Can You Drink Alcohol While on Ozempic?

is alcohol ok on ozempic

Is alcohol safe to drink with Ozempic and other weight loss medications? Drinking can alter how the medications work in your body.

We’ve put a lot of effort into determining what types of food to eat and what to avoid while on Ozempic. But what about alcohol? You may compromise your hard work and progress by adding alcohol to the picture.

Poor Weight and Blood Sugar Control

You may be taking Ozempic or other semaglutide or tirzepatide medications for the weight loss effects. But drinking regularly can be a source of weight gain. Alcohol contains empty calories and can slow your weight loss as your body works to break it down.

Interestingly, no direct interaction between alcohol and Ozempic has been found. But to optimize the weight loss and other health benefits of Ozempic it may be best to consider avoiding drinking alcohol.

We lose some muscle along with fat tissue any time we lose body weight. When Ozempic or other weight loss medications are used there is an even greater proportion of muscle lost from our body. Regular or heavy drinking adds to this problem because it can make it difficult for your body to build muscle. Alcohol can also slow fat burning.

Drinking alcohol can lead to low blood sugar or hypoglycemia, which is particularly concerning if you’ve been diagnosed with diabetes. If you are taking diabetes medication in addition to Ozempic you are more likely to become hypoglycemic. Talk to your health care provider about mixing your medications with drinking in your case.

Ozempic Side Effects May Worsen

Some people experience side effects with Ozempic, and alcohol can make them worse. The most common complaints are nausea, vomiting, indigestion, constipation, stomach pain, and diarrhea. If you are suffering with any side effects when beginning on weight loss medications it’s a good idea not to introduce alcohol to the situation.

Pancreatitis and kidney damage are rare side effects of taking semaglutide medications like Ozempic. However, alcohol can increase this risk as it can dehydrate you and put stress on your kidneys. Even if you choose to drink moderately, it is smart to drink water also to stay well hydrated.

alcohol on Ozempic

Ozempic Benefits May Be Lost

Another issue where Ozempic and alcohol are at odds with each other is heart health. Our cardiovascular health risks increase as we enter menopause. Regularly drinking alcohol can make it more likely you’ll experience high blood pressure, heart failure, and stroke.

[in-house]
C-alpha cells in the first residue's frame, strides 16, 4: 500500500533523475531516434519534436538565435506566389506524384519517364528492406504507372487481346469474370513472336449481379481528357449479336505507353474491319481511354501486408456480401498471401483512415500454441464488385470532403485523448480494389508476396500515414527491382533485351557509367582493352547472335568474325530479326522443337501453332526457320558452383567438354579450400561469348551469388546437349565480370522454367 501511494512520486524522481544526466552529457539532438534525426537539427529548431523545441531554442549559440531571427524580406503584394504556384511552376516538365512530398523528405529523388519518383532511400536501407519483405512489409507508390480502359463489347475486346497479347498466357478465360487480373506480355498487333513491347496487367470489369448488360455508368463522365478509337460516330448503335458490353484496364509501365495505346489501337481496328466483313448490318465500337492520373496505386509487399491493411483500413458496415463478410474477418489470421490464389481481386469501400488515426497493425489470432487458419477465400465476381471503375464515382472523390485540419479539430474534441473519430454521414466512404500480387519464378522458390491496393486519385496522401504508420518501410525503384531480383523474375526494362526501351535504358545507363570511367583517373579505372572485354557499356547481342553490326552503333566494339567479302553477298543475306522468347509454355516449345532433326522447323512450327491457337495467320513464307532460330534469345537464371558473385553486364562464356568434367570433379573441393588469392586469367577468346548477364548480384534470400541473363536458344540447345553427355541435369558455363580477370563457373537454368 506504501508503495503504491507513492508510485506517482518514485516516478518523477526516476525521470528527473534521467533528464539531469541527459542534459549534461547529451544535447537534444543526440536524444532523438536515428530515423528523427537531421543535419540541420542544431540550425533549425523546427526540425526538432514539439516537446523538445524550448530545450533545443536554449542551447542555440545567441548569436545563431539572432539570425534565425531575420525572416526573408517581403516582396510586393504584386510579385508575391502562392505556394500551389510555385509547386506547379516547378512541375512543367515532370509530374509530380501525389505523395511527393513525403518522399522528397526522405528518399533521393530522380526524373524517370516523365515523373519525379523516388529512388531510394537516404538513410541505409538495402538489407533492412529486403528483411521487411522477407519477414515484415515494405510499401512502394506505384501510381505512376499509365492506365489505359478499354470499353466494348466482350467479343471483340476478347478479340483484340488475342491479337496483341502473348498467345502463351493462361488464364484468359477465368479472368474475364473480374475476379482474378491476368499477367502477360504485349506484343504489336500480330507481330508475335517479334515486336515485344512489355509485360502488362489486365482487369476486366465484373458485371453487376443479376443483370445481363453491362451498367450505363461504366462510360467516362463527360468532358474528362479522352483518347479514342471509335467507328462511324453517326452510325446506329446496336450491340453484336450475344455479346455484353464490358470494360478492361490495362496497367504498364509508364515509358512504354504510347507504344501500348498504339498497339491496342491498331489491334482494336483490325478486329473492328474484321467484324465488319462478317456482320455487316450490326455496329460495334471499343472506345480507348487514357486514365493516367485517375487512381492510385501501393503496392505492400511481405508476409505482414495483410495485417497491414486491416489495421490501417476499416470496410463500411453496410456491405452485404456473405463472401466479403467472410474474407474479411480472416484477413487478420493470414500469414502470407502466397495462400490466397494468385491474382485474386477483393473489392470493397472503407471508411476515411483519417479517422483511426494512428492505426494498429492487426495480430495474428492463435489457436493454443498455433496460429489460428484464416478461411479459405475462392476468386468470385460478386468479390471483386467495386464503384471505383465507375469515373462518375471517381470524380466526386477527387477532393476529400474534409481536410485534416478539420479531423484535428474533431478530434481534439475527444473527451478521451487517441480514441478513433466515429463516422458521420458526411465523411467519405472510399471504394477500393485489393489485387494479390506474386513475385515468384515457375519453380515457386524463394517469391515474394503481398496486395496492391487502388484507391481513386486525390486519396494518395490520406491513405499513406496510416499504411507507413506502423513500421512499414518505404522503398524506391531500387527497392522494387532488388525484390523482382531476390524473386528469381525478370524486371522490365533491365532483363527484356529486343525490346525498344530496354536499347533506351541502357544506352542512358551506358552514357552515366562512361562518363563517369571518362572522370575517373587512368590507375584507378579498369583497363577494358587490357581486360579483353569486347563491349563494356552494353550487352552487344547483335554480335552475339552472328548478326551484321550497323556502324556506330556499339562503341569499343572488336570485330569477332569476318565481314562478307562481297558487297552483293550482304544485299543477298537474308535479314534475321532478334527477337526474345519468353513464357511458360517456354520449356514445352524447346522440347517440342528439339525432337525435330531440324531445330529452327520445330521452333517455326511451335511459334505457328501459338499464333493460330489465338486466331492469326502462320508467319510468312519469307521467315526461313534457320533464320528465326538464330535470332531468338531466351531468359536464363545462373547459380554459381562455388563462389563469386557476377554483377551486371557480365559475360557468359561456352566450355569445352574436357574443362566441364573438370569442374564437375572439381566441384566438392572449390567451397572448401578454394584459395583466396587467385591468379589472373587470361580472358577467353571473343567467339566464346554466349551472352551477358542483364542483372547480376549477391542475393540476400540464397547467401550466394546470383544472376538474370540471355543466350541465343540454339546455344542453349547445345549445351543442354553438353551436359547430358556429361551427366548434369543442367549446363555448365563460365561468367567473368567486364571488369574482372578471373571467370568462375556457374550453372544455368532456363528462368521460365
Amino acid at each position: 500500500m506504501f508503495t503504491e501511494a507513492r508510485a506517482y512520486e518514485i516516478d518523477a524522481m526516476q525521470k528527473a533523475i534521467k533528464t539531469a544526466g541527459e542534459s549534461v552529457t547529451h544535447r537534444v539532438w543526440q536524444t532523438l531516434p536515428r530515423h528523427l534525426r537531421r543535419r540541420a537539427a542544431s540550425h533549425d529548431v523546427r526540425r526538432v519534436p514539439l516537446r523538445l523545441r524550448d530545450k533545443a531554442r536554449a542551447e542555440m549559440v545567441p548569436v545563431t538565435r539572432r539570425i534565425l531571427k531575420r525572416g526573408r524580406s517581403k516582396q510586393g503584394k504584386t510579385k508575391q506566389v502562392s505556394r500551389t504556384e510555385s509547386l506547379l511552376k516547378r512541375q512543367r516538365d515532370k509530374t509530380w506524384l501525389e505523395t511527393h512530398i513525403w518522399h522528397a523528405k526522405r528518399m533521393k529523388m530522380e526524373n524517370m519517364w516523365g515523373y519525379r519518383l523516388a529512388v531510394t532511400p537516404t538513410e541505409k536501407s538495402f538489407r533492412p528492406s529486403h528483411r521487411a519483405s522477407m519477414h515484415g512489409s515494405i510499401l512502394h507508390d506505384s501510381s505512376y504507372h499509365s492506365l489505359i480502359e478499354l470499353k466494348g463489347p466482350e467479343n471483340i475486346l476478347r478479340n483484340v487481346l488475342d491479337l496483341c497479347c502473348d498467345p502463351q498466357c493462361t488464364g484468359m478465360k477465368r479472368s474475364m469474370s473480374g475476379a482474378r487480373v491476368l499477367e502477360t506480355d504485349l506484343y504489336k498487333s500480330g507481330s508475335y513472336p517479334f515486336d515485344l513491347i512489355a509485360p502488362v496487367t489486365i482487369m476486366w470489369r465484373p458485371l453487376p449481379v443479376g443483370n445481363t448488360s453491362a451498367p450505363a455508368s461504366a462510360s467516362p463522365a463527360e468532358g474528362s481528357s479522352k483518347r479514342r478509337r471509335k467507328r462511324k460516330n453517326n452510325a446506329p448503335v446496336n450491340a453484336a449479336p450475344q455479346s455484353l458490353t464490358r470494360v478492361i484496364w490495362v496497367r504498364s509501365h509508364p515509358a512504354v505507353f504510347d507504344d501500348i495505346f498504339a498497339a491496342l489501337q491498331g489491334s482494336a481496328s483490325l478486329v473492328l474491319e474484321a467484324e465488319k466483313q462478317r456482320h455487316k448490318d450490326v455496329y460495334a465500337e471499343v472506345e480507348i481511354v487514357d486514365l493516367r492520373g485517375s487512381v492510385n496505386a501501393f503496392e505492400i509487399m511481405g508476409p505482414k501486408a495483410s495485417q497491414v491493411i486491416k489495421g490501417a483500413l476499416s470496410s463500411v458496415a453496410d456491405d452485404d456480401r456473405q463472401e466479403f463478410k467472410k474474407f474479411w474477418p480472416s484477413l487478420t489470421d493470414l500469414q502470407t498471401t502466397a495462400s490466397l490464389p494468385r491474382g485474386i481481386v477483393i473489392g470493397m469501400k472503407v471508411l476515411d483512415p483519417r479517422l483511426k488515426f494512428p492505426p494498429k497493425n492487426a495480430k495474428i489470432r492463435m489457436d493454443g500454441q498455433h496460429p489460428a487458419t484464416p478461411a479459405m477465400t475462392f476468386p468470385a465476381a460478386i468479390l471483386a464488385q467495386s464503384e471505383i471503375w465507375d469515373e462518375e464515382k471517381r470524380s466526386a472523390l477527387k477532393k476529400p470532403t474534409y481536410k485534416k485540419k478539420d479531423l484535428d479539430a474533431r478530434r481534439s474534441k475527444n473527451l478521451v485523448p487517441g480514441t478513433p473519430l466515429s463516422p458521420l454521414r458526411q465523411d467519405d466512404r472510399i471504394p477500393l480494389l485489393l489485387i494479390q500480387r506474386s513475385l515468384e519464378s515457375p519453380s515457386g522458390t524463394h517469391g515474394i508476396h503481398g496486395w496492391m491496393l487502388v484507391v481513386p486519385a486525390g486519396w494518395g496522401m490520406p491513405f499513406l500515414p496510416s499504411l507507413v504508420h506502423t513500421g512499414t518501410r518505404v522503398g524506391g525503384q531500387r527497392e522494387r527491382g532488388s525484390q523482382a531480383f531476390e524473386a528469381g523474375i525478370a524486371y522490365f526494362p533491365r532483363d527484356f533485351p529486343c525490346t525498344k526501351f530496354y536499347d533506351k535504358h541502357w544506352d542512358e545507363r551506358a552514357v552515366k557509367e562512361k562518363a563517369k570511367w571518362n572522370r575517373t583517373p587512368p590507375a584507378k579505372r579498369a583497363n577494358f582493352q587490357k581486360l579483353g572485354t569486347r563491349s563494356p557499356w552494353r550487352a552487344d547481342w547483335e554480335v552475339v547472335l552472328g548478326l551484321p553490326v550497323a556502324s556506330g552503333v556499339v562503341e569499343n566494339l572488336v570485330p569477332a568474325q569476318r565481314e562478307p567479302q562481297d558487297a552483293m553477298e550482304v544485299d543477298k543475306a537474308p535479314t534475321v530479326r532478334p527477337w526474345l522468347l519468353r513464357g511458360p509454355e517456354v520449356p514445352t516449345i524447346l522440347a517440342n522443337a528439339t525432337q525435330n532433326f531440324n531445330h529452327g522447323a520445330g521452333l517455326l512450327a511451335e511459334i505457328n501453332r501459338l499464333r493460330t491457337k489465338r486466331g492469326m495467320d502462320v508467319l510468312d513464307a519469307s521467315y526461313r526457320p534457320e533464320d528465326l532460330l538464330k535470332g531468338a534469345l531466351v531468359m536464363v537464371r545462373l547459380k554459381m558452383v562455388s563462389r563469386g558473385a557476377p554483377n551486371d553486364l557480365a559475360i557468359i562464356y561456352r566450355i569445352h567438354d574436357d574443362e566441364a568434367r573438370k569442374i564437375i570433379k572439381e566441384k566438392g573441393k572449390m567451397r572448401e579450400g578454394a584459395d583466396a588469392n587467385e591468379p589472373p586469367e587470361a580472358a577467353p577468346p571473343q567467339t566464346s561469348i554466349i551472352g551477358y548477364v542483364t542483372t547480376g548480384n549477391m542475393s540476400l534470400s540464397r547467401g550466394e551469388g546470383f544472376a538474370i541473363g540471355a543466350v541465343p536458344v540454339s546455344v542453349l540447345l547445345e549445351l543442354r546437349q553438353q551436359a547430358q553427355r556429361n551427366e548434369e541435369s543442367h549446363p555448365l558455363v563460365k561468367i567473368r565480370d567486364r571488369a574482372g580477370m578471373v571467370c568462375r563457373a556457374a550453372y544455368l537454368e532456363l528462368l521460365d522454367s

Ozempic might be able to help lower your risk of stroke and heart attack. So adding alcohol to your routine can compromise any of these health benefits.

Here is a positive point to be aware of. GLP-1 may help you limit your drinking habits. Dopamine is released when you drink alcohol but GLP-1 blocks that dopamine so you may not notice that relaxing feeling when drinking as strongly as you used to. So this is a big help if you are wanting to decrease your drinking habit.

Alternatives to Drinking Alcohol

Try some healthier alternatives if you are trying to kick the habit or need a glass of something in hand at social events. Low sugar mocktails, non-alcoholic spirits, or alternative beverages are great options. 

Recognize that frequent drinking may be a habit that you’ve created. Plan before you are in the moment so you have another activity ready. You can take a walk, call a friend, write in your journal, meditate, or read a book. Remember that your goal is to boost your health and make sure your choices align with that wonderful goal.

Do you want some guidance and accountability to create and act on your health goals? Ask me about my Medical Weight Management Package. We’ll have 5 sessions together to get the most from your weight loss medications paired with proper nutrition, exercise recommendations, and lifestyle strategies.

Jennifer Katz RDN LDN CC

Jennifer Katz RDN LDN CC

Jennifer is a menopause nutrition and lifestyle dietitian. Founder of Balanced Woman Over 40 Method. She helps women understand midlife changes and guides clients to eat well and use lifestyle habits to feel good and minimize symptoms.

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